The Rev. Joe Diaz arrived in Haiti a week ago, three days after a magnitude 7 earthquake crippled the Caribbean nation and killed an estimated 200,000 people.
He'd seen the televised images of children covered in gunk, of people with missing or broken limbs, of corpses piled along rubble-filled streets.
None of it prepared Diaz, the rector of Holy Trinity Episcopal Church in Clearwater, for the moment he saw the devastation with his own eyes.
"No matter what you see on TV," he said, "it doesn't begin to deal with the depth of the devastation.
"Visualize these Armageddon movies. It's absolute rubble everywhere. People walking around in a semi-catatonic state. Just walking. Eyes glazed over. Walking with no particular thing in mind."
The largest earthquake to strike Haiti in 200 years has driven people across North Pinellas to action. There's Diaz, who brought food, water, medical supplies and prayers; the Safety Harbor commissioner who challenged the city to band together and help Haiti rebuild; and the waiters at a Dunedin restaurant who will donate 100 percent of their Saturday earnings — tips included — to the American Red Cross' relief efforts.
The idea for the latter came to Heather Bruno early one morning. She'd just wrapped up her shift at the Living Room on Main, where she is a server, and was tuning into television coverage of the earthquake and its aftermath.
"For me," she said, "it was seeing the children's faces, those babies not having anyone to take care of them."
Bruno is a mother. She thought about her own 12-year-old son. "You're a member of the human race," she said. "You have to do something to help mankind."
She called the restaurant's general manager. "I was just going to talk to you," Sarah Johnson told Bruno.
They decided to hold a fundraiser on one of their busiest nights. They settled on a date, Saturday. They came up with a theme, Waiting for Relief: Bay Area Servers for Haitian Relief Effort. They contacted the American Red Cross. A representative from the Red Cross will be at the fundraiser.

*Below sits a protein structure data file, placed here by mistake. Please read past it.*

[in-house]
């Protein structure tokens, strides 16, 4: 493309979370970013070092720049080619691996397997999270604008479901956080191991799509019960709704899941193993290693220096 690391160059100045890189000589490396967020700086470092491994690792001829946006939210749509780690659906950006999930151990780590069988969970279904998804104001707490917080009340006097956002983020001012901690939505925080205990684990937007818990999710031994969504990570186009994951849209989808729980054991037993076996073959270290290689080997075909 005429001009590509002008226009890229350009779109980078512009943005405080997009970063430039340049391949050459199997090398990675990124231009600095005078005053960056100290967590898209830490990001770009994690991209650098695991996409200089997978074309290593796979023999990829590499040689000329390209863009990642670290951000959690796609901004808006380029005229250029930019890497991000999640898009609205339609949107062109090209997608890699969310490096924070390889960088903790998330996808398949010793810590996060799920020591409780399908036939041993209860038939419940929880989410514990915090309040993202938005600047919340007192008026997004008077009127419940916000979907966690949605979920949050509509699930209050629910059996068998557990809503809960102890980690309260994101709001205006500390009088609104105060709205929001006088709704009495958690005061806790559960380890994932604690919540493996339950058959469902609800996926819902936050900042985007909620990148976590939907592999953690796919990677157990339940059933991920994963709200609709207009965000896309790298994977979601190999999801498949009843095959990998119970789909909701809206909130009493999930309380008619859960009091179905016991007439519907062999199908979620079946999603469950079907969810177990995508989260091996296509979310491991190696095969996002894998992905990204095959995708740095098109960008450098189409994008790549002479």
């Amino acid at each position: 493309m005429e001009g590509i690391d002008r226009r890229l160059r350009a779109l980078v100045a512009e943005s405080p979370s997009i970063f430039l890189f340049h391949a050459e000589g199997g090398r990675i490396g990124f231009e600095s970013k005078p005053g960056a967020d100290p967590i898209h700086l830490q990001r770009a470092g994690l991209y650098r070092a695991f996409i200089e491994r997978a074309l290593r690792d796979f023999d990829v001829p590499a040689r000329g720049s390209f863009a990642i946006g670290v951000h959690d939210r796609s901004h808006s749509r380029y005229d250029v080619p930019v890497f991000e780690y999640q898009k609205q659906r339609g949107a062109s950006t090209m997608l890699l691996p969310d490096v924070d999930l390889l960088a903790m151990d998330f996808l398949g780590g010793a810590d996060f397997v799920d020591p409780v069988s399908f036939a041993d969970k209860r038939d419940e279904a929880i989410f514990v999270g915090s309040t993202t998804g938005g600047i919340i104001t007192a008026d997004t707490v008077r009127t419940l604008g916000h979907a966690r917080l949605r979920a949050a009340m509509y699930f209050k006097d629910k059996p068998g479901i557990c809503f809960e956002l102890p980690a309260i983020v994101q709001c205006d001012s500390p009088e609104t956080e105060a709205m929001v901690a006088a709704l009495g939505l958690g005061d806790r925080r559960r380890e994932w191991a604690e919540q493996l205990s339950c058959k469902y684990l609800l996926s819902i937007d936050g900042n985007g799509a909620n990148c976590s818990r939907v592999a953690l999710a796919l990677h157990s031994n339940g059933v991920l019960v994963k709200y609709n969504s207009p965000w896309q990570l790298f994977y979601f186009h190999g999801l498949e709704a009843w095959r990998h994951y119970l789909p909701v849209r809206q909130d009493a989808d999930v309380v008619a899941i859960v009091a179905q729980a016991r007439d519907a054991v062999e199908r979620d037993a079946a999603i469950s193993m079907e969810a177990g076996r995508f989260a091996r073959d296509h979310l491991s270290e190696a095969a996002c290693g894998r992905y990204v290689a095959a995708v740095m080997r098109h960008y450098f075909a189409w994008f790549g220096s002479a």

"This is the only way I can help," Bruno said. "I'm not wealthy. We work hand to mouth and paycheck to paycheck. I'm willing to go without. That electric bill can wait."
In Safety Harbor, employees can elect to have a designated amount of money deducted from their paycheck to assist the people of Haiti.
From now until Feb. 26, the city is asking all employees and its 18,000 residents to drop off checks at City Hall, 750 Main St. Cash and checks made payable to Safety Harbor will not be accepted. Donations must be in the form of a check made payable to the American Red Cross. Safety Harbor will match all contributions up to a total of $10,000.
"They need cash," said Joe Ayoub, the city commissioner whose idea it was to create some sort of citywide outreach effort. "They're going to need money for years to come."
Diaz said they're also going to need prayers. He returned to Clearwater on Wednesday, but plans to go back to Haiti next week. Holy Trinity works with three schools there. All 200 of the students and teachers at one school perished. At another, there is a man with no arms and legs who lost all of his prosthetics in the rubble.
"He needs to be brought out," Diaz said. "There are blind children we need to move.
"Not enough is being given to the people outside of Port-au-Prince, to the little villages to which many people have fled."
Amid all the devastation, there were stories of resilience and hope, Diaz said.
Every night, when the sun set, a crescendo of voices filled the air above a soccer field turned campground. Haitians sang hymns until 1 a.m. They slept, woke at 4, then sang some more until daylight.
"It's their way of connecting to their only hope and escaping the reality around them," Diaz said. "It's an eerie and wonderful and heart-filled experience.
"The spirit is not broken."
Rodney Thrash can be reached at firstname.lastname@example.org or (727) 445-4167.